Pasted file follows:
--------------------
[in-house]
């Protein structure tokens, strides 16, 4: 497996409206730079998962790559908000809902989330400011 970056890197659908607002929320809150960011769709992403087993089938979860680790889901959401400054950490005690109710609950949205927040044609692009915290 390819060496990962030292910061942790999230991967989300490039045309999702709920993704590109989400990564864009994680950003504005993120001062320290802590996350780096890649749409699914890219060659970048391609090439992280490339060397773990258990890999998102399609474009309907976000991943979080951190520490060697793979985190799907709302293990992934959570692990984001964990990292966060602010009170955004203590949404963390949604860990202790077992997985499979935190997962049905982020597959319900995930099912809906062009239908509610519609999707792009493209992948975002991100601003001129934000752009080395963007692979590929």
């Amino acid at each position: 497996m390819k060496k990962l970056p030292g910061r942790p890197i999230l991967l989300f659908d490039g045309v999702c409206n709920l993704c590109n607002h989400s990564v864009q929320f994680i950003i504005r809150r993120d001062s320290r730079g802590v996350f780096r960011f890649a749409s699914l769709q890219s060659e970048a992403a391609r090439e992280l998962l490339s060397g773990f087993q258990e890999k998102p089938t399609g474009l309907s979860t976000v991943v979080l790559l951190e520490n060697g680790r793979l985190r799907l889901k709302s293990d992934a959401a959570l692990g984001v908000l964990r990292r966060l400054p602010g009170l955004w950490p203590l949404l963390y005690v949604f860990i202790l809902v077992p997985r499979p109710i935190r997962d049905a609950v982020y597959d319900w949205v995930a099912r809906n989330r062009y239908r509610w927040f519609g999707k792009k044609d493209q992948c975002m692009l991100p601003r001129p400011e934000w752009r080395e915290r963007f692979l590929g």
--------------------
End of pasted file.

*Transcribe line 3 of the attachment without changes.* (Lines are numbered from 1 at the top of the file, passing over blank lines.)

């Amino acid at each position: 497996m390819k060496k990962l970056p030292g910061r942790p890197i999230l991967l989300f659908d490039g045309v999702c409206n709920l993704c590109n607002h989400s990564v864009q929320f994680i950003i504005r809150r993120d001062s320290r730079g802590v996350f780096r960011f890649a749409s699914l769709q890219s060659e970048a992403a391609r090439e992280l998962l490339s060397g773990f087993q258990e890999k998102p089938t399609g474009l309907s979860t976000v991943v979080l790559l951190e520490n060697g680790r793979l985190r799907l889901k709302s293990d992934a959401a959570l692990g984001v908000l964990r990292r966060l400054p602010g009170l955004w950490p203590l949404l963390y005690v949604f860990i202790l809902v077992p997985r499979p109710i935190r997962d049905a609950v982020y597959d319900w949205v995930a099912r809906n989330r062009y239908r509610w927040f519609g999707k792009k044609d493209q992948c975002m692009l991100p601003r001129p400011e934000w752009r080395e915290r963007f692979l590929g």